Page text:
Kalei Volk is the featured soloist in one of the 18 dance numbers that comprise the 2020 edition of “Tap, Tap, Jazz,” Maine State Ballet’s annual late-January terpsichorean showcase. Courtesy / Maine State Ballet

A variety of options for light indoor entertainment await those who are tiring of the dark, cold and snowy outdoor world this late January. The spectrum embraces dance, music and theater.

Maine State Ballet opened its annual late-January potpourri of terpsichorean art last weekend in Falmouth. It’s called “Tap, Tap, Jazz,” and the show has one more weekend to run.

A classical pianist will tackle a number of works in the Russian repertoire this Saturday in Portland, then move on to a spontaneous improvisation to accompany a Charlie Chaplin silent film. Thank Portland Ovations for this innovative program.

“Popcorn Falls” is a wacky comedy about a nearly defunct town and the efforts of 21 of its residents to stave off bankruptcy. And all 21 of those folks are played by a pair of actors. Thank Portland’s Good Theater for this tour-de-force of comic stagecraft, which runs through Feb. 2.

‘Tap, Tap, Jazz’

I’ve been enjoying Maine State Ballet’s annual production of “The Nutcracker” for more than two decades, but it’s only comparatively recently that I’ve been attending some of the company’s other offerings.

One that particularly appeals to me is the late-January production of “Tap, Tap, Jazz,” a showcase for the company’s professional dancers, instructors and top students. This year’s edition opened last weekend in Falmouth and wraps up with four performances this Friday and Saturday.

The format is simple. Eighteen individual numbers are presented. Some are big ensembles, while others are smaller ensembles and a couple are solo performances. As suggested by the show’s title, tap is a major genre with jazz dance a close second. But other styles are featured in a number or two, such as classical ballet, the Charleston, Irish step dancing and Broadway.

Choreography is definitely a family affair. Choreography credits go to company founder and artistic director Linda MacArthur Miele, her husband Jonathan Miele (a veteran Broadway hoofer), their daughter Janet Davis and her husband Glenn Davis. Their daughter Emma Davis is a principal in several of the numbers.

The finale was created by Maine State Ballet’s most distinguished alumna, Robyn Hurder, who is currently performing a starring role in the Broadway production of “Moulin Rouge.”

And the costumes are exquisite. Gail Csoboth has been designing and building costumes for the company for decades, and “Tap, Tap, Jazz” gives her a chance to strut her stuff in truly spectacular fashion.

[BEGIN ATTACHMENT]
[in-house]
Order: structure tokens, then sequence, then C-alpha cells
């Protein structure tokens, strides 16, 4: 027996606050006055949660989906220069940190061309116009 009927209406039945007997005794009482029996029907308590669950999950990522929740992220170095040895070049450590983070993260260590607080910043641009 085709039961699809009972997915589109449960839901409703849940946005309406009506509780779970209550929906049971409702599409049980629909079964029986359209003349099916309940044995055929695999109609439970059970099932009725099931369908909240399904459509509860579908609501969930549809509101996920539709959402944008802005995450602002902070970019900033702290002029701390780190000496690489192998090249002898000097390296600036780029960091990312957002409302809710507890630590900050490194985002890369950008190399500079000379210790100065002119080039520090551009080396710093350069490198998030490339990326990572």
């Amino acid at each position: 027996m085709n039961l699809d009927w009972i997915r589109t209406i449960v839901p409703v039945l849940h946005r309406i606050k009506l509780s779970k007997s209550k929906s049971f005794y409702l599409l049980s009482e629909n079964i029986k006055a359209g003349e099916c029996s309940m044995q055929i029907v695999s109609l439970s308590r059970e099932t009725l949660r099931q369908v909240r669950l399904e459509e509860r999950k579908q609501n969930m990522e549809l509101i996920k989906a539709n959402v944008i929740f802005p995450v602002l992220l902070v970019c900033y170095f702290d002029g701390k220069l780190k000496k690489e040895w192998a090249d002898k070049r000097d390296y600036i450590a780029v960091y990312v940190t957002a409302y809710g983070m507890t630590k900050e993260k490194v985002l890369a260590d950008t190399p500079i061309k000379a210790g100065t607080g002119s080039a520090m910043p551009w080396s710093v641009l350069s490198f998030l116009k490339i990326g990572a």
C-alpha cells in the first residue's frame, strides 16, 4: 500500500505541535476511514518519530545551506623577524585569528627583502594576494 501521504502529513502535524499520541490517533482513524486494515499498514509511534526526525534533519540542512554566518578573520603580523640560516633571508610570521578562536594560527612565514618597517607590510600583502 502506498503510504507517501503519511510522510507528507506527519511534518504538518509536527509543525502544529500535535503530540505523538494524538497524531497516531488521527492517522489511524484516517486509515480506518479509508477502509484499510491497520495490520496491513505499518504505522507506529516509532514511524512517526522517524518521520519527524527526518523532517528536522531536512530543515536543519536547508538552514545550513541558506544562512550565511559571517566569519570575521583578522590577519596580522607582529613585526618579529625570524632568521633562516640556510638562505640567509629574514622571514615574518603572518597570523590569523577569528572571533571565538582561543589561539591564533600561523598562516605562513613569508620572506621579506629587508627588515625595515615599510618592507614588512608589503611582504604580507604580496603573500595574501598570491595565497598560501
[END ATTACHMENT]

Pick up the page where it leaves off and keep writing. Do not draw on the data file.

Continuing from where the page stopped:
Maine State Ballet, 348 Route 1 in Falmouth, wraps up “Tap, Tap, Jazz” with four performances this weekend: Jan. 24 at 7 p.m. and Jan. 25 at 1 p.m., 4 p.m. and 7 p.m. Call 781-3587.

Gabriela Montero

A Venezuelan-born piano virtuoso who lives in Spain will perform a concert revolving around three Russian composers and an American silent movie is the next selection on Portland Ovations’ 2019-2020 season.

Pianist Gabriela Montero won a Latin Grammy Award in 2015 for Best Classical Album, plus she’s topped several music magazine polls for other recordings. She has extensive experience in the U.S., appearing as soloist with symphony orchestras and in smaller ensembles and solo recitals.

On Saturday she’ll appear on the Portland campus of the University of Southern Maine. Four pieces from the classical canon are slated, all by a trio of Russian composers: Sergei Prokofiev, Sergei Rachmaninoff and Dmitri Shostakovich.

For the second half of the program, Montero will improvise an accompaniment to “The Immigrant,” a 1917 romantic comedy silent film, written, directed and starring Charlie Chaplin in his famous Tramp character.

Catch Gabriela Montenaro at 4 p.m. Jan. 25 at the Abromson Community Education Center, 88 Bedford St. on the University of Southern Maine’s Portland campus. Call PortTIX at 842-0800.

‘Popcorn Falls’

The rural town of Popcorn Falls is about to go bankrupt. And that’s quite the laughing matter in Good Theater’s latest offering in its 2019-2020 subscription series.

One of the cleverest comedies you’ll ever see, “Popcorn Falls,” written by James Hindman, is an utterly over-the-top tour-de-force of theatrical stagecraft. Its Maine premiere runs through Feb. 2.

The chief gimmick is that there are 21 characters plus an unspecified number of cats, all played (and meowed) by two human actors. The pace is frantically fast and the laughs are nonstop.

The plot concerns the efforts of the town’s mayor to stave off bankruptcy by a plan too complicated and clever to describe in a small space. Actors Nathan Gregory and Philip Hobby handle their myriad characters with great aplomb, assisted by Steve Underwood’s direction.

Good Theater presents “Popcorn Falls” at the St. Lawrence Arts Center, 76 Congress St. (top of Munjoy Hill) through Feb. 2. Call 835-0895 or visit GoodTheater.com.

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